(ALAN SMITHEE opens the door and enters a room with a large wooden desk decorated with an overflowing in-box stacked with applications. Behind it sits a friendly well-fed man in his sixties, wearing a dark pinstripe suit, crisp white shirt and solid yellow necktie. He adjusts his cuff links as he motions for ALAN SMITHEE to sit in the chair in front of the desk)

CHIEF OF STAFF:  I can only give you ten minutes.

ALAN SMITHEE:  I have been waiting for over two hours.

CHIEF OF STAFF:  I am sorry about that Mr. Smith, but we have 4,000 positions to fill.

ALAN SMITHEE:  It’s Smithee, not Smith.

CHIEF OF STAFF: Name sounds familiar—Alan Smithee—can’t quite place it. Have we met before?


CHIEF OF STAFF:  I know I’ve heard that name before.

ALAN SMITHEE:  Many years ago, Hollywood directors who wanted to avoid being named as the director of a film they were unhappy with used a pseudonym, which most often was ‘Alan Smithee.’

CHIEF OF STAFF:  Oh, so you are a movie director?


CHIEF OF STAFF:  Then it’s your real name?

ALAN SMITHEE:  Not at all. I just want to remain anonymous.

CHIEF OF STAFF:  Anonymous! How can we hire you if we don’t know your name?

ALAN SMITHEE:  I am not here about a job. I have a plan to get the President-elect off to a good start.

CHIEF OF STAFF:  Why don’t you send it to me in writing and I will have someone take a look at it.

(The CHIEF OF STAFF writes an email address on the back of a business card and hands it to ALAN SMITHEE)

ALAN SMITHEE:  I can’t do that, I want to remain anonymous.

CHIEF OF STAFF:  Well, then, I don’t think I can help you.

ALAN SMITHEE:  It’s a question of helping the President-elect, not me. I have a plan to make a goodwill gesture to those who did not vote for the President-elect, unite the country and start rebuilding the infrastructure immediately, all in one step.

CHIEF OF STAFF:  It sounds very noble, but I don’t have time right now to listen to something that involved.

ALAN SMITHEE:  I can explain it very quickly—you said you would give me ten minutes.

(The CHIEF OF STAFF looks at his watch and nods affirmatively)

CHIEF OF STAFF:  OK, you have five more minutes.

ALAN SMITHEE:  Thank you, you won’t be sorry.

CHIEF OF STAFF:  Let’s hear it.

ALAN SMITHEE:  First, California did not vote for the President-elect, so a goodwill gesture would be to start rebuilding the infrastructure in Southern California.

CHIEF OF STAFF:  Why there?

ALAN SMITHEE:  That’s where Hollywood is.

CHIEF OF STAFF:  I’m sure that must make sense, but the reasoning escapes me for the moment.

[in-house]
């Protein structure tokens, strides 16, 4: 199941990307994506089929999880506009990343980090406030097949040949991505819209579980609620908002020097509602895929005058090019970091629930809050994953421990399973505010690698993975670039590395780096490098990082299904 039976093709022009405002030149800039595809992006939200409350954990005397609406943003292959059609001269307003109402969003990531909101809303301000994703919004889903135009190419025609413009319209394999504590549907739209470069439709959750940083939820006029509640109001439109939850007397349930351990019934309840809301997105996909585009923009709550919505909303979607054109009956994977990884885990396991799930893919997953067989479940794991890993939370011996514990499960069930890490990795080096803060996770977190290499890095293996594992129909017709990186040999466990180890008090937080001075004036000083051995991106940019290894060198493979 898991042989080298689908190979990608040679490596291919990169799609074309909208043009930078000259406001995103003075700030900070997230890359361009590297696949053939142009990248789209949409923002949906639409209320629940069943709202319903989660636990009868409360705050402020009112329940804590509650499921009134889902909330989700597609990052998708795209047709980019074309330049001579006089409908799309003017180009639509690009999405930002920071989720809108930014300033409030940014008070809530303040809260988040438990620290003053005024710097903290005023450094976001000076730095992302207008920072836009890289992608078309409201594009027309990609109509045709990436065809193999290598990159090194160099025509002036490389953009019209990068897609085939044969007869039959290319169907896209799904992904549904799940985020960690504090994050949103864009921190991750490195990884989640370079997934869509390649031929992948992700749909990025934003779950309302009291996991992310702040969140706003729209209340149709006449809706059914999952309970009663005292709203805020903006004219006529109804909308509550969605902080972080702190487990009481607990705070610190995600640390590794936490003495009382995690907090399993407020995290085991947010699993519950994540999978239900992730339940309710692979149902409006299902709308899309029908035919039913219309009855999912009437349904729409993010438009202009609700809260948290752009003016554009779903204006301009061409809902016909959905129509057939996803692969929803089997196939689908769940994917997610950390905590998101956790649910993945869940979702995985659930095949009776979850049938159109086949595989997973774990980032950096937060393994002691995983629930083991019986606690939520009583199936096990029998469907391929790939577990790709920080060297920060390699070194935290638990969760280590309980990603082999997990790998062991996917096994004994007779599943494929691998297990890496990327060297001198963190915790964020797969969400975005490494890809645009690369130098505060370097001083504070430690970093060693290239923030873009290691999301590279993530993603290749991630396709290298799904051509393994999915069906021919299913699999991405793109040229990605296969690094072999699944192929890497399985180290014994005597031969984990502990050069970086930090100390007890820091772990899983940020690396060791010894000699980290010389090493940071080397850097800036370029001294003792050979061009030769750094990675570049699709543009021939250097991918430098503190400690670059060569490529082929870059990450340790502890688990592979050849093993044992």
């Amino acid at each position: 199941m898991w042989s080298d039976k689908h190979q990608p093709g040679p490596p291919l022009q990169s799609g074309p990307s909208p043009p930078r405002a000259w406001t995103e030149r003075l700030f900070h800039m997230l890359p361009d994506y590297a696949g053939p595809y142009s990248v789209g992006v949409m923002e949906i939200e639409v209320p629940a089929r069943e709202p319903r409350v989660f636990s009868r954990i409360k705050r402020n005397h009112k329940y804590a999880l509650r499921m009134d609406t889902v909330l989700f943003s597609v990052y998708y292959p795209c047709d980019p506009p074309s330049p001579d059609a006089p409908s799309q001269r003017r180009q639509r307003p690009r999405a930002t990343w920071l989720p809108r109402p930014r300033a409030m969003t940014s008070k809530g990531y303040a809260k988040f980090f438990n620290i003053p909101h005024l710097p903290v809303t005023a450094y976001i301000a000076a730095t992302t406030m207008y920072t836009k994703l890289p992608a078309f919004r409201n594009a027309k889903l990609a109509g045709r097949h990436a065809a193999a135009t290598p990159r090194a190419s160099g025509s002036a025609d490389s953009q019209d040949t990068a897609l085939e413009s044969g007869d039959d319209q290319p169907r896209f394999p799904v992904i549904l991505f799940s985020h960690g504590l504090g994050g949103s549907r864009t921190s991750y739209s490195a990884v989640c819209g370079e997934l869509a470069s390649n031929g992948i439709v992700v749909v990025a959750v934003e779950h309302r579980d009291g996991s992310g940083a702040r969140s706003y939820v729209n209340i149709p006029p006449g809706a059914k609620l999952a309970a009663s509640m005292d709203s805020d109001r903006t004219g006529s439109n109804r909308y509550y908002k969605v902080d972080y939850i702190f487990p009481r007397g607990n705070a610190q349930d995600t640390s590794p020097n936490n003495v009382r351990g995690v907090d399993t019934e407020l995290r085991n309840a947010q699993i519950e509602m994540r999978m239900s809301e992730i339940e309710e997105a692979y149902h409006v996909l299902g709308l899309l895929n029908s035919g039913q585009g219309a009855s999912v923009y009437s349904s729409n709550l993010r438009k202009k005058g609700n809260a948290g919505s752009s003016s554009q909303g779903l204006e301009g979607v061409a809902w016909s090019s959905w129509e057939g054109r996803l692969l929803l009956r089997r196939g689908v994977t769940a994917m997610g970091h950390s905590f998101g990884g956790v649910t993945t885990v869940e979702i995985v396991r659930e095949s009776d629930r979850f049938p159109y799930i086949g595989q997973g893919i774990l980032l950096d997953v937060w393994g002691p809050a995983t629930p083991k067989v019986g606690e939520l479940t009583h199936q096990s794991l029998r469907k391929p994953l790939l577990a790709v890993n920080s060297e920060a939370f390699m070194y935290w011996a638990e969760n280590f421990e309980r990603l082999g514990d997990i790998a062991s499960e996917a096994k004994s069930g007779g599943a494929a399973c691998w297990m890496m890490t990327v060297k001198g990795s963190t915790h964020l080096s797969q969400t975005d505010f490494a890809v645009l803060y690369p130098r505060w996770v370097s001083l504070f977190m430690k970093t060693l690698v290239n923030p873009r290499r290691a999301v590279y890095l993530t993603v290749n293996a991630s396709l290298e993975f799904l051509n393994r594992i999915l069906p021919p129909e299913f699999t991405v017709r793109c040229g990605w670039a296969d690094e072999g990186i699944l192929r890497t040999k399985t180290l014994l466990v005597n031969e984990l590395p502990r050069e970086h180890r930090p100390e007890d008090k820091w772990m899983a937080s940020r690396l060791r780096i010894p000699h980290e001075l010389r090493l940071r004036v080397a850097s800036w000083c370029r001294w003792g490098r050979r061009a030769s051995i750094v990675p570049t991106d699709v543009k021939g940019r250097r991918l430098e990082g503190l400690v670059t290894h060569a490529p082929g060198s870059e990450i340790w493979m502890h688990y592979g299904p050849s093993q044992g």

ALAN SMITHEE:  That is because the Hollywood community is quite depressed about the election results. Several psychologists and therapists have reported that many of their clients, who are always under extreme pressure anyway, are sinking into depression. That may indirectly cause the population to become depressed and negative.

CHIEF OF STAFF:  I don’t see the connection.

ALAN SMITHEE:  These are the people who produce our motion pictures and TV shows, constantly being watched by millions, especially with streaming these days.  What would the mood be if they were suddenly faced with watching only sombre, depressing movies and TV shows?

CHIEF OF STAFF:  I see your point.


CHIEF OF STAFF:  But how is starting to rebuild the infrastructure in Southern California going to help?

ALAN SMITHEE:  You start by rebuilding the highways from Los Angeles to Vancouver.

CHIEF OF STAFF:  Vancouver?

ALAN SMITHEE:  Well, of course you would stop at the US border.

CHIEF OF STAFF:  Obviously.

ALAN SMITHEE:  You might even repair a few bridges along the way, and make detours here and there to avoid any ‘Christmas tree’ for sale signs when you go through the wooded areas of Oregon and Washington.

CHIEF OF STAFF:  You are talking about a project that spans California, Oregon and Washington. How is all of this going to raise the mood in Hollywood?

ALAN SMITHEE:  Many of them threatened to move to Canada if their candidate lost.

CHIEF OF STAFF:  If they do, they will fly.

ALAN SMITHEE:  Not at all. They can be shamed into not flying in their private jets or driving in their gas guzzling Hummers.


ALAN SMITHEE:  The government can offer free transportation on Greyhound buses, praising how these passengers are helping the environment by not using their private planes.

CHIEF OF STAFF:  Are these people used to riding the bus?

ALAN SMITHEE:  Musicians often tour the country on luxury buses; movie stars stay on location in luxury trailers. The Greyhound buses can be spruced up to add some luxury and they will be travelling on new highways.

CHIEF OF STAFF:  Even so, it would be a very long ride.

ALAN SMITHEE:  I have a solution for that.

(The CHIEF OF STAFF looks sceptical, but remains interested)

CHIEF OF STAFF:  I’m listening.

ALAN SMITHEE:  Local employment can be increased by building comfortable rest stops along the way, maybe spaced two or three hours apart. They could be decorated with posters from Hollywood films and directors’ chairs, with the latest editions of Variety and The Hollywood Reporter available. Perhaps offer fresh mountain spring water and vegan appetisers free of charge.

CHIEF OF STAFF:  I’m not convinced yet. We’re still talking about a long ride for a bunch of depressed people in a small space.

ALAN SMITHEE:  You haven’t heard the best part yet.


ALAN SMITHEE:  Each rest stop will have a specially designed room, with soft music, comfortable chairs and a long leather couch.

CHIEF OF STAFF:  What’s the couch for?

ALAN SMITHEE:  Each rest stop will be manned by a free psychiatrist or analyst—more employment.

CHIEF OF STAFF:  That’s fine, but it will slow down the trip if too many of them need a consultation at a particular stop.

ALAN SMITHEE:  I don’t think that will be a problem because the rest stops will not be placed that far apart.

CHIEF OF STAFF:  Anything else?

ALAN SMITHEE:  Yes. Each rest stop will have a drive-through window for those who prefer driving their own car instead of taking the bus.

CHIEF OF STAFF:  You seem to have thought of everything.

ALAN SMITHEE:  The only problem is if too many of them try to move to Canada.

CHIEF OF STAFF:  You mean the cost might escalate.

ALAN SMITHEE:  No, Canada might build a wall.


All aboard. Last bus to Canada.

      All aboard